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Mechanic next door
Mechanic next door, ASE Certified Technician
Category: Car
Satisfied Customers: 53
Experience:  ASE master with 16 ASE certifications and 20+ years of exsperiance.
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Lincoln: Mechanics..2006 Lincoln..some house keys..locks

Customer Question

Hi Lincoln Mechanics,

I am a lawyer and I need some help for my client. As part of a very dirty divorce, my client has been accused of breaking into a 2006 Lincoln truck to steal some house keys, after the wife changed the house locks. Criminal charges are pending for breaking and entering, and burglary. There were no witnesses to the alleged crime. I don't anything about cars. The client says the truck had an upgraded $1,500. anti-theft system, but is unsure what this provided. He also says the wife's story to the cops is impossible. The wife's story is that the driver's side door lock was pushed in about two inches, with a horizontal indent mark and some surrounding scratches, that look like someone used a screwdriver. She claims she just noticed it was broken one day, even though she always kept it locked. She places the alleged crime as occuring sometime between Thursday and Sunday, and she noticed it Sunday. She was driving the truck during these 4 days. The 4 day interval makes it impossible for my client to account for every hour of that time. My client says no way could anyone break into that locked truck without the alarm going off, and it wouldn't stop until someone with a key pushed the key button to turn it off. So what do you think? Is my client right, and can I get a Lincoln mechanic to testify, assuming I can find one?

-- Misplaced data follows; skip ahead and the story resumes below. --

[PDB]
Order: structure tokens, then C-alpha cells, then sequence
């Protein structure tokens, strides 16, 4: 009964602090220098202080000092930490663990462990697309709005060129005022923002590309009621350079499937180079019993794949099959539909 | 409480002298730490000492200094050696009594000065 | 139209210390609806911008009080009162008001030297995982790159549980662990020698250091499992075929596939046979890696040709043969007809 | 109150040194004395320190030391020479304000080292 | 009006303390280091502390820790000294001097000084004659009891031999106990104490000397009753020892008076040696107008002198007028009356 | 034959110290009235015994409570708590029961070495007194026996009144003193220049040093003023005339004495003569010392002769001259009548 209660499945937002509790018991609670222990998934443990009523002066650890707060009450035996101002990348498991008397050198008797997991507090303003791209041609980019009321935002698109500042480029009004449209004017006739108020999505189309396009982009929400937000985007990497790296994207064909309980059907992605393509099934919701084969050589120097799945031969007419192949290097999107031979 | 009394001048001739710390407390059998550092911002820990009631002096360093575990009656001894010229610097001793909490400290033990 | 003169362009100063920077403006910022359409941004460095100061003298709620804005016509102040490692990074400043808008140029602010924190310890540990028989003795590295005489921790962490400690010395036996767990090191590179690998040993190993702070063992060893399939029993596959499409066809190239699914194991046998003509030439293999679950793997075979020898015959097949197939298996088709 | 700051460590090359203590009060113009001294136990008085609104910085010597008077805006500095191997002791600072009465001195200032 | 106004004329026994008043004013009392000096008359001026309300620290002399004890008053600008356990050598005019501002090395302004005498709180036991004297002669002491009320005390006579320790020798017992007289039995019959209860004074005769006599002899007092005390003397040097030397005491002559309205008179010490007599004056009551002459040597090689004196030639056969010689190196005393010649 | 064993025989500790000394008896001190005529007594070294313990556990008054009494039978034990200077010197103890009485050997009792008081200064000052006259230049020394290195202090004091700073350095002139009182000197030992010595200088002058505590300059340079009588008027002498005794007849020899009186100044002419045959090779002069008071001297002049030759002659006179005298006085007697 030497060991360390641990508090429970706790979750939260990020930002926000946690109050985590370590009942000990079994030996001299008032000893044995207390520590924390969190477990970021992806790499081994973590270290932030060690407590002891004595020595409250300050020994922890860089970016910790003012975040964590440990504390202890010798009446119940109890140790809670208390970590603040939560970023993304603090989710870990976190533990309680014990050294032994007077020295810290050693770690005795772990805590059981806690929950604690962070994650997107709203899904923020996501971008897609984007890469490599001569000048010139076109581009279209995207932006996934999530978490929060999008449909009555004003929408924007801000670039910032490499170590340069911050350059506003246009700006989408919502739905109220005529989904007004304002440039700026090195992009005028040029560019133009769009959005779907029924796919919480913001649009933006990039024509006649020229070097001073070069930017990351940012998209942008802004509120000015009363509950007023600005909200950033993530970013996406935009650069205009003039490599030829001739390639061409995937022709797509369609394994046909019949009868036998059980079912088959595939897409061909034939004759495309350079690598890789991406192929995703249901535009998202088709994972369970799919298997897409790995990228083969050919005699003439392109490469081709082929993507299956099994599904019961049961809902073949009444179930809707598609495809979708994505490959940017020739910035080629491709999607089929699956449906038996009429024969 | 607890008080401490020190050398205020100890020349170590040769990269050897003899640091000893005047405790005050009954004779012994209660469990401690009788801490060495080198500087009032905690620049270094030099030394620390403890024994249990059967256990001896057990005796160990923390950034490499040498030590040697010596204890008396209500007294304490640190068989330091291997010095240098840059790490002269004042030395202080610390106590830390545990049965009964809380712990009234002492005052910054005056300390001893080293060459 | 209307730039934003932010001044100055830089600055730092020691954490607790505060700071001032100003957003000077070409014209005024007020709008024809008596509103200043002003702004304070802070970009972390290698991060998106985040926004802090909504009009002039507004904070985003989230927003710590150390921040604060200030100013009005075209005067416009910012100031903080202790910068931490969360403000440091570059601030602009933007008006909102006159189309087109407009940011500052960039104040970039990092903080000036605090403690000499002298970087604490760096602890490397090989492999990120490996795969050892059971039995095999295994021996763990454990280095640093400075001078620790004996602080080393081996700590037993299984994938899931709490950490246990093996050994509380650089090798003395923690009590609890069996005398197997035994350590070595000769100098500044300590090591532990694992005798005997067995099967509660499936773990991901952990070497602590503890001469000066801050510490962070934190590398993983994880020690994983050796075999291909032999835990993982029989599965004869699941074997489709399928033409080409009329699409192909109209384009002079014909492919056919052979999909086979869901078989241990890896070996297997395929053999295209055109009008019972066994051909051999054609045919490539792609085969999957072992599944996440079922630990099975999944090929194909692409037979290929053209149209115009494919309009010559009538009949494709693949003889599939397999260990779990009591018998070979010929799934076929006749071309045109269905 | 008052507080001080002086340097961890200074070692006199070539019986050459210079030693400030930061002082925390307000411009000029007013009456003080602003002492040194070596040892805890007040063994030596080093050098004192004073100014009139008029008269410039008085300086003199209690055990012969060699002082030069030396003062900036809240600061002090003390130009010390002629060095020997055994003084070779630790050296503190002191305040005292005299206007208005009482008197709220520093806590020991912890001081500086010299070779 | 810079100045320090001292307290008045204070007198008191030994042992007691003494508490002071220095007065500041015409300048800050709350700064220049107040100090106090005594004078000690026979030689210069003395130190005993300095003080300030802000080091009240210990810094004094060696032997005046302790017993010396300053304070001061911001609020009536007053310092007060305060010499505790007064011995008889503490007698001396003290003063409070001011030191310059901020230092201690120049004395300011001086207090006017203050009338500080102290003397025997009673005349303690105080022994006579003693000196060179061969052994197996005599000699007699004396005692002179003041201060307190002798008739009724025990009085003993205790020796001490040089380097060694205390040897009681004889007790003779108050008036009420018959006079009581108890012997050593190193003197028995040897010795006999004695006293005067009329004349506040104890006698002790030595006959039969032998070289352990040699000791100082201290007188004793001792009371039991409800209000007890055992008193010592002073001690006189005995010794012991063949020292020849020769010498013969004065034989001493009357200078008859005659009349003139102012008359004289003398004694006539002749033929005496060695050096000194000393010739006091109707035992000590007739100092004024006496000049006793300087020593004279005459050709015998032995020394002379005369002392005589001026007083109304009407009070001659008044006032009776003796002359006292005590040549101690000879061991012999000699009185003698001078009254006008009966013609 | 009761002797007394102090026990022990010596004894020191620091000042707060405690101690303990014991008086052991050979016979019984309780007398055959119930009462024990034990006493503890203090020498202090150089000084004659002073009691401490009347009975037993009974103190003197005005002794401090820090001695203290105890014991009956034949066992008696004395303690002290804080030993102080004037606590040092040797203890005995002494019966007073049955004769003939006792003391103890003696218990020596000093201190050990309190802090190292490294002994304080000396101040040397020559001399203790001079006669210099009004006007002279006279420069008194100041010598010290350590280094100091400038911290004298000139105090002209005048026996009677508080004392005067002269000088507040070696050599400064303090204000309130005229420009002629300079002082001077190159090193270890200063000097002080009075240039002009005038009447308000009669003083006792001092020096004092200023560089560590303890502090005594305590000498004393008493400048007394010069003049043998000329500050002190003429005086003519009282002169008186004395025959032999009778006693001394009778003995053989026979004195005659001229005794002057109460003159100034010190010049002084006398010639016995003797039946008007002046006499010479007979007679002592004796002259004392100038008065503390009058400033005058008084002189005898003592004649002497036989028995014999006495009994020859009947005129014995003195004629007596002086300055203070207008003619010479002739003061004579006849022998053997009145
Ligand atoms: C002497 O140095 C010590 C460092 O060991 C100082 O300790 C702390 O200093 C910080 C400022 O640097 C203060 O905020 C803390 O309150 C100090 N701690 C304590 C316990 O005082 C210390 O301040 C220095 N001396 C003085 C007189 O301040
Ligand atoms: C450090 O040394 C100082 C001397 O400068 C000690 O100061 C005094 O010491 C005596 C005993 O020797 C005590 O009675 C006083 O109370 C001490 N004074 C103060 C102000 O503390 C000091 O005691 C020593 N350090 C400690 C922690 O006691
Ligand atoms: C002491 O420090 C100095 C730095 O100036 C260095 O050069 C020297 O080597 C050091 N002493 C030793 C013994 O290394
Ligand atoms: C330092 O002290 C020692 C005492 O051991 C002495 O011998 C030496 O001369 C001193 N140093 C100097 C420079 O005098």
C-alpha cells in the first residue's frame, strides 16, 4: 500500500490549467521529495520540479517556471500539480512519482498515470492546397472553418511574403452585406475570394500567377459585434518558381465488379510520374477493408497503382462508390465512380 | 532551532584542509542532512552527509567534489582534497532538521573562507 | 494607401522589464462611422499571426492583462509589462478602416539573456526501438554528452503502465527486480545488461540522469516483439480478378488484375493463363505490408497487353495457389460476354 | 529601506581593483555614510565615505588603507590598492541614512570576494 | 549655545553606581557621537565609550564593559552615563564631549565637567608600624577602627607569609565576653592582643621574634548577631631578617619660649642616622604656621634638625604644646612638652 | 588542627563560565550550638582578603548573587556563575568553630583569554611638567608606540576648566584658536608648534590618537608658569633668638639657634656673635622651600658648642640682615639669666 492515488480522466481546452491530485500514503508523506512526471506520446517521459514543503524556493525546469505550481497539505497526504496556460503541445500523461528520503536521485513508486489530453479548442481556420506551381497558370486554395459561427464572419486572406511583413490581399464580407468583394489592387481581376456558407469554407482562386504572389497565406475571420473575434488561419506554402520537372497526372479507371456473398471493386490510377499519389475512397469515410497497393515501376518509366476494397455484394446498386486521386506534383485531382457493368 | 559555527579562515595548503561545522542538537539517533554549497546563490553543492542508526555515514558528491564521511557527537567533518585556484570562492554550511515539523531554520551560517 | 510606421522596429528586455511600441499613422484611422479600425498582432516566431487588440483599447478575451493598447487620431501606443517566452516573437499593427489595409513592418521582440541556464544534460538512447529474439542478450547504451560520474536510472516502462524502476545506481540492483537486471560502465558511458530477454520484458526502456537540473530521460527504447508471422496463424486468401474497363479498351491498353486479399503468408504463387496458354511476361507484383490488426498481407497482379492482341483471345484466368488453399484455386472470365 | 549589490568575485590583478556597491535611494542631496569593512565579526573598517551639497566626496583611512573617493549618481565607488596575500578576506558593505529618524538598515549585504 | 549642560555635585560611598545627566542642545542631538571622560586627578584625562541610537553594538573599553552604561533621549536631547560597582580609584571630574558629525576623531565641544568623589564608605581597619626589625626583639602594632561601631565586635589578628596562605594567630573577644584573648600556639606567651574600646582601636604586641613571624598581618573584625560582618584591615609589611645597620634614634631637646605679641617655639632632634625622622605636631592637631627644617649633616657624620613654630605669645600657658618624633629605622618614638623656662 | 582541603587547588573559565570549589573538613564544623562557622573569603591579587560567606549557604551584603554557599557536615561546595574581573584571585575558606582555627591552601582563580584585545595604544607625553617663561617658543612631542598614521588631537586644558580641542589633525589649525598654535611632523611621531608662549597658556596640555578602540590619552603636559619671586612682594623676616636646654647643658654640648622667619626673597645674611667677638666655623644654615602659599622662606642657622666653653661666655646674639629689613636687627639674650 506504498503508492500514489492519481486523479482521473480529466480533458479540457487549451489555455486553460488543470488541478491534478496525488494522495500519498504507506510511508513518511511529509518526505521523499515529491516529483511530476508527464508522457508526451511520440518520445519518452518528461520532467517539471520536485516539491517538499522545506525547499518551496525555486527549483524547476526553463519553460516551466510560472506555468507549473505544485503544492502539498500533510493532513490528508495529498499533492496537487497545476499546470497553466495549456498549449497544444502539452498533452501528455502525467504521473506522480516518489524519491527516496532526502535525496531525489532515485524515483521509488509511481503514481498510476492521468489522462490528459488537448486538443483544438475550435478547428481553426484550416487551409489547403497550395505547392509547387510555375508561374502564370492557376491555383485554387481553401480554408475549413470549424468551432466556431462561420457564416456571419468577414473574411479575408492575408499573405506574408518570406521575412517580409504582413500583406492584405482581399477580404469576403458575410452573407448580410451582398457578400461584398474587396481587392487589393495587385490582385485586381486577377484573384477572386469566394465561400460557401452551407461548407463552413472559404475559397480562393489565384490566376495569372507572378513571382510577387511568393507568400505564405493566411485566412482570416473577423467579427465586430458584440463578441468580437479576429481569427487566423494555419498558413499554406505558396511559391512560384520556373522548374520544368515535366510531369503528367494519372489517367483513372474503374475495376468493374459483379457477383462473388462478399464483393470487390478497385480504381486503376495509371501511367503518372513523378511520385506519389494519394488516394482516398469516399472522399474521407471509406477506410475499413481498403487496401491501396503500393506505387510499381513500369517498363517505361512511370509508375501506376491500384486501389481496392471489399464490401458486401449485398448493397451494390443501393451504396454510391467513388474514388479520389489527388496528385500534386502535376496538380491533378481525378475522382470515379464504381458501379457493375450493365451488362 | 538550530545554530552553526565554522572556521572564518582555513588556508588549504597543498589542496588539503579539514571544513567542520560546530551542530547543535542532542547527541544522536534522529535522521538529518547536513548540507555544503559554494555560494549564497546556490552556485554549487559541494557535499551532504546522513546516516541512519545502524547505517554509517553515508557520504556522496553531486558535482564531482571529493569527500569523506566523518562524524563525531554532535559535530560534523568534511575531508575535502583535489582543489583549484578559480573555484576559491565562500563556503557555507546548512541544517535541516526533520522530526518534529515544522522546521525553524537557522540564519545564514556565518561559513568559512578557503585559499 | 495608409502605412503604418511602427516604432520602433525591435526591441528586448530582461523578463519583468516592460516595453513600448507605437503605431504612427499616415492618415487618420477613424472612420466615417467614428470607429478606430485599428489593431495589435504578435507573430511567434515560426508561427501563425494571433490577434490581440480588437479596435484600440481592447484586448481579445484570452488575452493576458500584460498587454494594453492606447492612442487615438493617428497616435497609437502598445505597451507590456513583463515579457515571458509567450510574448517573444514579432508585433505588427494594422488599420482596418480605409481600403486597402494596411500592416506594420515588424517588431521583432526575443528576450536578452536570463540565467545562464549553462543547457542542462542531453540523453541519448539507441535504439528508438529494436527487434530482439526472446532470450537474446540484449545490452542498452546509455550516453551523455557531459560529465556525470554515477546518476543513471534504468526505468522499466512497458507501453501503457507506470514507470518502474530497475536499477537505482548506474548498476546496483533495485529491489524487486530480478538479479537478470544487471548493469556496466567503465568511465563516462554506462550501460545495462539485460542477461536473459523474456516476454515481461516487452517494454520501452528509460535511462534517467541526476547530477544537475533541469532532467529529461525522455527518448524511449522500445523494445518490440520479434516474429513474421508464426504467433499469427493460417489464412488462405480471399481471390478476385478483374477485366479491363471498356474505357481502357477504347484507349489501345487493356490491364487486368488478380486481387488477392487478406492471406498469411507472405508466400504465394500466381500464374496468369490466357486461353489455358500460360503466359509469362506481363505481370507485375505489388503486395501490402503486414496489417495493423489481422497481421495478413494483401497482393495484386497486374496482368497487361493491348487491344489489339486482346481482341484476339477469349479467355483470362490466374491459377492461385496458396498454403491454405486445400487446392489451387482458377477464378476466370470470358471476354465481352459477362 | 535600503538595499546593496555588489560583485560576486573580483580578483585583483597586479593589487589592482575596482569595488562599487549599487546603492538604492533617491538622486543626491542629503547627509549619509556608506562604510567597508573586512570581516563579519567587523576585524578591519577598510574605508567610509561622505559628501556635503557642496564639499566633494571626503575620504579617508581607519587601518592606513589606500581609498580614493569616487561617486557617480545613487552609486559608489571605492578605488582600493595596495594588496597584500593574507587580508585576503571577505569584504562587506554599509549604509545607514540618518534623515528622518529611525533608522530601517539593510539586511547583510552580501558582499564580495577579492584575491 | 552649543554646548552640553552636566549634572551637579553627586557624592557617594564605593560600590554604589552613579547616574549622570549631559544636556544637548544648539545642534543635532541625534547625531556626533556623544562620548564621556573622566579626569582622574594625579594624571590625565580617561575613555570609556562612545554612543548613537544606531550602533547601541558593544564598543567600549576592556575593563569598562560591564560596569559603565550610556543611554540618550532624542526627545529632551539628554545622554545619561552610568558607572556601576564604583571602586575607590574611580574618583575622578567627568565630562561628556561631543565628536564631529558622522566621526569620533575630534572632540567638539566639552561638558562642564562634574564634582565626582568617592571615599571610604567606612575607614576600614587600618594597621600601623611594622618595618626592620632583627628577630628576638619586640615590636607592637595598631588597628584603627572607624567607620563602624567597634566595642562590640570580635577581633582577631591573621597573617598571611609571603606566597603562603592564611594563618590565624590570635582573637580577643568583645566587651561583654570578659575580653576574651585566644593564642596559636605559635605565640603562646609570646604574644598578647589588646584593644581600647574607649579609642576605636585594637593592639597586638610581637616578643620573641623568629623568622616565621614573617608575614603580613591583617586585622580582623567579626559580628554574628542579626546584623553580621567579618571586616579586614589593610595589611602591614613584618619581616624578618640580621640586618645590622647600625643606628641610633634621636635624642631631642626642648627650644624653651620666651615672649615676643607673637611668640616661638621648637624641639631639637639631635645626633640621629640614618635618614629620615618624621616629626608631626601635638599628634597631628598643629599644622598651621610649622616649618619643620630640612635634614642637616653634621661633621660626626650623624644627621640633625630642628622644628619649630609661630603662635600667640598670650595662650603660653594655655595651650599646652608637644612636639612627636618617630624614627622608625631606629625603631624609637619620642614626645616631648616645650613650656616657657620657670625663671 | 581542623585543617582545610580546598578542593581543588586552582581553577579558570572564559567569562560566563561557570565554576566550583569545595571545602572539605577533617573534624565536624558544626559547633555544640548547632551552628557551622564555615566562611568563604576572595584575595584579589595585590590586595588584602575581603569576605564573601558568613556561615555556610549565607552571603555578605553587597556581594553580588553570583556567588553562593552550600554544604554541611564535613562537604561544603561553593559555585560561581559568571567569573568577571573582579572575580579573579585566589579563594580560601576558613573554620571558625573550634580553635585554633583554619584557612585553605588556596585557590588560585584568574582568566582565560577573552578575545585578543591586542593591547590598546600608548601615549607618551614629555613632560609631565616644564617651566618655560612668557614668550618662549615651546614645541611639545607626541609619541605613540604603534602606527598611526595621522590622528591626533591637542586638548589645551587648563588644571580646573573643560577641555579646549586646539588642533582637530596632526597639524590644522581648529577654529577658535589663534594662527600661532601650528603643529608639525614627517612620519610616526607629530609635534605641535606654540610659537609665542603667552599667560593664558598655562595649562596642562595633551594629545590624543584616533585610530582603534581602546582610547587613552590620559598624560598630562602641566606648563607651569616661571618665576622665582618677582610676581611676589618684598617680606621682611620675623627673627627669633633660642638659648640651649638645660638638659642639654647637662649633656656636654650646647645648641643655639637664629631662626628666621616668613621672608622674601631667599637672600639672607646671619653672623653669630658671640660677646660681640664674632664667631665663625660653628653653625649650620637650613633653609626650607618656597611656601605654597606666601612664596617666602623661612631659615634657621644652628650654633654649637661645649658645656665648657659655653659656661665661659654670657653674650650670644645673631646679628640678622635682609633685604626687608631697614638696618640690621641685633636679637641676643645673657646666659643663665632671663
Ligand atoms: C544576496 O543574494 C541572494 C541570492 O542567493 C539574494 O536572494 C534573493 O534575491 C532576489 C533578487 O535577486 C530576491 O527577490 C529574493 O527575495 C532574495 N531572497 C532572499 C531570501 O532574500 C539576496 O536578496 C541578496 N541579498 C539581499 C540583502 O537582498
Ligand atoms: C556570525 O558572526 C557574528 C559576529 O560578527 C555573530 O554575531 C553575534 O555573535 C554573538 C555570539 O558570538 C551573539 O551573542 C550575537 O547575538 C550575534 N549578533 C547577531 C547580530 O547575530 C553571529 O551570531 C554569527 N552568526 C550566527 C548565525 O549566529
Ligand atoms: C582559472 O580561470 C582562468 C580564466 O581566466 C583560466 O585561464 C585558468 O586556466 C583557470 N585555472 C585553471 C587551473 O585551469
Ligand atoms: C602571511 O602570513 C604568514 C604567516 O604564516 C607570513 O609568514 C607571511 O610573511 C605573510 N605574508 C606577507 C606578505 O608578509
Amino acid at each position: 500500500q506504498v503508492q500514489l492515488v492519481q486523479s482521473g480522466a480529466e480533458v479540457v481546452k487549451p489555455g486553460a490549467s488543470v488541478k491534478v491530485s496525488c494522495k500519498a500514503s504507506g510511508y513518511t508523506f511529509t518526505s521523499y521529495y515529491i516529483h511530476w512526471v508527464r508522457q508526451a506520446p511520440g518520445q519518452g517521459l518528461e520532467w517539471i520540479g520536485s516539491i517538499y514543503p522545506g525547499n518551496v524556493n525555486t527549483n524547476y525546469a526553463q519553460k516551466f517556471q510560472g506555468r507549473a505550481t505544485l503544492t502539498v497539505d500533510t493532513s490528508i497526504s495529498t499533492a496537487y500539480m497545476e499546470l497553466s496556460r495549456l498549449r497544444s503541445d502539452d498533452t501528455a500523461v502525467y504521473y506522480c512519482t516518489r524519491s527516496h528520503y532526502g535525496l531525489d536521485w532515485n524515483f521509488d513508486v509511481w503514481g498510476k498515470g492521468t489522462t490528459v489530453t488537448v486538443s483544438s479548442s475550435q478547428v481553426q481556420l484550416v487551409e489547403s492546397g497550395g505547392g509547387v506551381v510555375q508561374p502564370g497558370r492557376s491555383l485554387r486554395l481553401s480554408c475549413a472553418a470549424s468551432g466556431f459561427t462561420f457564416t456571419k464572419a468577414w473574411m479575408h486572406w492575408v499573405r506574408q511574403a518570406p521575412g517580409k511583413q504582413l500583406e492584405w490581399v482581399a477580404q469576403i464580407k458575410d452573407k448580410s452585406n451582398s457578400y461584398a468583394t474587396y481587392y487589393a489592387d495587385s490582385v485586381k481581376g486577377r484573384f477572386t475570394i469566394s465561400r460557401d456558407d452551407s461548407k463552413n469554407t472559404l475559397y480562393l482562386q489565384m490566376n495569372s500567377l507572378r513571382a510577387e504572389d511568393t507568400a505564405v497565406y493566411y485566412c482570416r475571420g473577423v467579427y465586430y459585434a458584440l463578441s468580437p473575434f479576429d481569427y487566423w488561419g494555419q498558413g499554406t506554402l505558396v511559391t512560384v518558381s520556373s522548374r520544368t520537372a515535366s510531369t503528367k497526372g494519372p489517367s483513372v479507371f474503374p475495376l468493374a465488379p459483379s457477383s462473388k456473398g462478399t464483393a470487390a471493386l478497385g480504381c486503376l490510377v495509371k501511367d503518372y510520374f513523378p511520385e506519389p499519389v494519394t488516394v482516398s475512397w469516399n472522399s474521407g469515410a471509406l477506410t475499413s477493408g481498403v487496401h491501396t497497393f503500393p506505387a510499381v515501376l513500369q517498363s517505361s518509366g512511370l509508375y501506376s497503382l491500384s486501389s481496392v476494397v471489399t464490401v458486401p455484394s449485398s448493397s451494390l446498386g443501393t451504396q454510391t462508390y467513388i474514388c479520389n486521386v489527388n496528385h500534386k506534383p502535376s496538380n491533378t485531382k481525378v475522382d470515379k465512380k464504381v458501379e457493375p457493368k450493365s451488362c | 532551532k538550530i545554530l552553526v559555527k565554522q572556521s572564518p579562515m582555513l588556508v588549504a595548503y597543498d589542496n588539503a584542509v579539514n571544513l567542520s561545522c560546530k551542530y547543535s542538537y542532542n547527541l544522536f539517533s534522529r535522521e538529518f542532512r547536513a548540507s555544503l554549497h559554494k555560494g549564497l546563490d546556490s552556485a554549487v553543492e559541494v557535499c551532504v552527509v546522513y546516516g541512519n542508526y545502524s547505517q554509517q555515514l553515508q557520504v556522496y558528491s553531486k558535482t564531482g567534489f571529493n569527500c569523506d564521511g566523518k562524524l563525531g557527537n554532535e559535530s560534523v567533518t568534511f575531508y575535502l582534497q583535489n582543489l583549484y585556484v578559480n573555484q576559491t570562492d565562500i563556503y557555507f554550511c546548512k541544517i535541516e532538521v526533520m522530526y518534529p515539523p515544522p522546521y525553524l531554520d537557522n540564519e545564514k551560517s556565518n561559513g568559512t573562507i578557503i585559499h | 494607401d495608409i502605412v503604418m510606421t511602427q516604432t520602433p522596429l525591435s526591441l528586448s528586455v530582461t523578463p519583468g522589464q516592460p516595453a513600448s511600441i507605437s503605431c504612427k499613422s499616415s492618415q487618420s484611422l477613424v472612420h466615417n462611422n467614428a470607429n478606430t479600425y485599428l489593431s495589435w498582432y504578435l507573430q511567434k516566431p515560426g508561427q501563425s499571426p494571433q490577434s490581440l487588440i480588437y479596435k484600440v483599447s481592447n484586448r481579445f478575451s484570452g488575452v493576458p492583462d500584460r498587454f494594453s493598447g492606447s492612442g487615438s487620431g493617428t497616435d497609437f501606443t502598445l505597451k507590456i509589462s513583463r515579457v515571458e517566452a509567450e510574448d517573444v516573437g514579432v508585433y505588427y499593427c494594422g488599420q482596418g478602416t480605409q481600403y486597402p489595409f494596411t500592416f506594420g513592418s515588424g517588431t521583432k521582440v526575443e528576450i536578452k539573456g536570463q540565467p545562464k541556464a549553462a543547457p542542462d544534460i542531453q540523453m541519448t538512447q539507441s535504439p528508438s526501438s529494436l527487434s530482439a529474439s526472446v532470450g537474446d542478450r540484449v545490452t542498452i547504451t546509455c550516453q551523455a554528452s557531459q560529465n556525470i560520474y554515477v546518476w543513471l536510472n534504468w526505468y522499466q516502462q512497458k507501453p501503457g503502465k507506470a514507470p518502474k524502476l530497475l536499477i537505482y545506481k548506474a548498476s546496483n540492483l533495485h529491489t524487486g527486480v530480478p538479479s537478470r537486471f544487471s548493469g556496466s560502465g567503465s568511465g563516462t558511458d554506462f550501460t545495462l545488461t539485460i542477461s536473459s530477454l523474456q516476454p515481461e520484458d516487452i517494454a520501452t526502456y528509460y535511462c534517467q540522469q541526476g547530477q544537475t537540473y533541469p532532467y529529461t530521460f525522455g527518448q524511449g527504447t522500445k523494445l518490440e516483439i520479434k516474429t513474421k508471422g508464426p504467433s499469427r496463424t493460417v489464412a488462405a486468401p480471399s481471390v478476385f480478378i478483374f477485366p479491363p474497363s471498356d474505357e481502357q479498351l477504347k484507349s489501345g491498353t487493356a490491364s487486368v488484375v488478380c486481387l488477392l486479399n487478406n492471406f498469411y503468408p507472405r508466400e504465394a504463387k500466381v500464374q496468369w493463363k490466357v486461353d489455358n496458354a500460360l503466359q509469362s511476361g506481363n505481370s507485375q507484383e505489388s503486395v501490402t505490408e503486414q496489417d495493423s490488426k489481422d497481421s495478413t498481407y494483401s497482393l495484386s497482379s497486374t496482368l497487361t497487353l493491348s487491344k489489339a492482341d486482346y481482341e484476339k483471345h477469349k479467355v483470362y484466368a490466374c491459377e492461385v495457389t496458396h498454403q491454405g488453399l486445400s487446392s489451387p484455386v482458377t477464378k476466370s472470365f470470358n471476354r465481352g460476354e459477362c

Submitted: 6 years ago.
Category: Car
Expert:  Mechanic next door replied 6 years ago.
Yes your client is right depending on the alarm system. If the door lock was pushed in 2 inches it would be hard to not notice it when she was getting in the truck. I would go to you local Lincoln dealer and talk to a service adviser about referring a mechanic to you. The credentials you would need would be ASE certified and or Ford certified. Another option would be a ASE certified technician with a A6 certification which is electronics that works at a after market alarm store that installs the type of alarm that was installed on the truck.
Depending on the alarm system it could be a type that would have disabled the truck when broken into.
Hope this helps and good luck.
Customer: replied 6 years ago.


Thank you. I just checked the Owner's Manuel. This is a Lincoln Mark LT, 2006. The owner's manuel does refer to a passive anti-theft system as standard oy qn the vehicle which prevents the engine from starting if a key not compatible with the car's automatic push-button on key entry system is used. But this truck was not moved by the alleged burglar, just broken into.


My question is if the door lock was pushed in enough to get the door open, wouldn't that 1) set off the alarm, and 2) prevent the correct key from locking and unlocking this door? It doesn't make sense to me that this kind of forced entry wouldn't disable the automatic locking and unlocking how can she not notice for 4 days?